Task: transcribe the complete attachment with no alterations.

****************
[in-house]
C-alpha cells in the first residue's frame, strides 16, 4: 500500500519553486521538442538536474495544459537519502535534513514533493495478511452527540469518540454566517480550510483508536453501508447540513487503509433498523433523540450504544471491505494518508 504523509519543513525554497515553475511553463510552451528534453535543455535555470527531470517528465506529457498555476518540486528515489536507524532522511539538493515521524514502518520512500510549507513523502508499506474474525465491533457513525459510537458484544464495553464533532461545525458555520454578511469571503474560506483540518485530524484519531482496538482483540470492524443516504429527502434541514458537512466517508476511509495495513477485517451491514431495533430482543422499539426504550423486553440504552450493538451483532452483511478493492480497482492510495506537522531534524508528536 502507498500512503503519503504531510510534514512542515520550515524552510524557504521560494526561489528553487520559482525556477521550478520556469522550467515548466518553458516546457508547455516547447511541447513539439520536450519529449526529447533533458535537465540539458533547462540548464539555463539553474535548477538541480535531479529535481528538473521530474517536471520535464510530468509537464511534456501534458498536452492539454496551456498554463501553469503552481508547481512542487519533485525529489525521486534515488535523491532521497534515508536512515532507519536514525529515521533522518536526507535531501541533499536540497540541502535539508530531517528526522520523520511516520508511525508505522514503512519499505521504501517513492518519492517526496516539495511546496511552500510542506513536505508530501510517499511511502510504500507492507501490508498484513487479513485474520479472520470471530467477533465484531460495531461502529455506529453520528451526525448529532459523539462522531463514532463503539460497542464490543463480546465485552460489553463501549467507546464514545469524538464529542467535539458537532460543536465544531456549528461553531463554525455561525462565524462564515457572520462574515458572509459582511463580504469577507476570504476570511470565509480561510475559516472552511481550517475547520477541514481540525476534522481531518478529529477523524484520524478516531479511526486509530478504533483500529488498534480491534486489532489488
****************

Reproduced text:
[in-house]
C-alpha cells in the first residue's frame, strides 16, 4: 500500500519553486521538442538536474495544459537519502535534513514533493495478511452527540469518540454566517480550510483508536453501508447540513487503509433498523433523540450504544471491505494518508 504523509519543513525554497515553475511553463510552451528534453535543455535555470527531470517528465506529457498555476518540486528515489536507524532522511539538493515521524514502518520512500510549507513523502508499506474474525465491533457513525459510537458484544464495553464533532461545525458555520454578511469571503474560506483540518485530524484519531482496538482483540470492524443516504429527502434541514458537512466517508476511509495495513477485517451491514431495533430482543422499539426504550423486553440504552450493538451483532452483511478493492480497482492510495506537522531534524508528536 502507498500512503503519503504531510510534514512542515520550515524552510524557504521560494526561489528553487520559482525556477521550478520556469522550467515548466518553458516546457508547455516547447511541447513539439520536450519529449526529447533533458535537465540539458533547462540548464539555463539553474535548477538541480535531479529535481528538473521530474517536471520535464510530468509537464511534456501534458498536452492539454496551456498554463501553469503552481508547481512542487519533485525529489525521486534515488535523491532521497534515508536512515532507519536514525529515521533522518536526507535531501541533499536540497540541502535539508530531517528526522520523520511516520508511525508505522514503512519499505521504501517513492518519492517526496516539495511546496511552500510542506513536505508530501510517499511511502510504500507492507501490508498484513487479513485474520479472520470471530467477533465484531460495531461502529455506529453520528451526525448529532459523539462522531463514532463503539460497542464490543463480546465485552460489553463501549467507546464514545469524538464529542467535539458537532460543536465544531456549528461553531463554525455561525462565524462564515457572520462574515458572509459582511463580504469577507476570504476570511470565509480561510475559516472552511481550517475547520477541514481540525476534522481531518478529529477523524484520524478516531479511526486509530478504533483500529488498534480491534486489532489488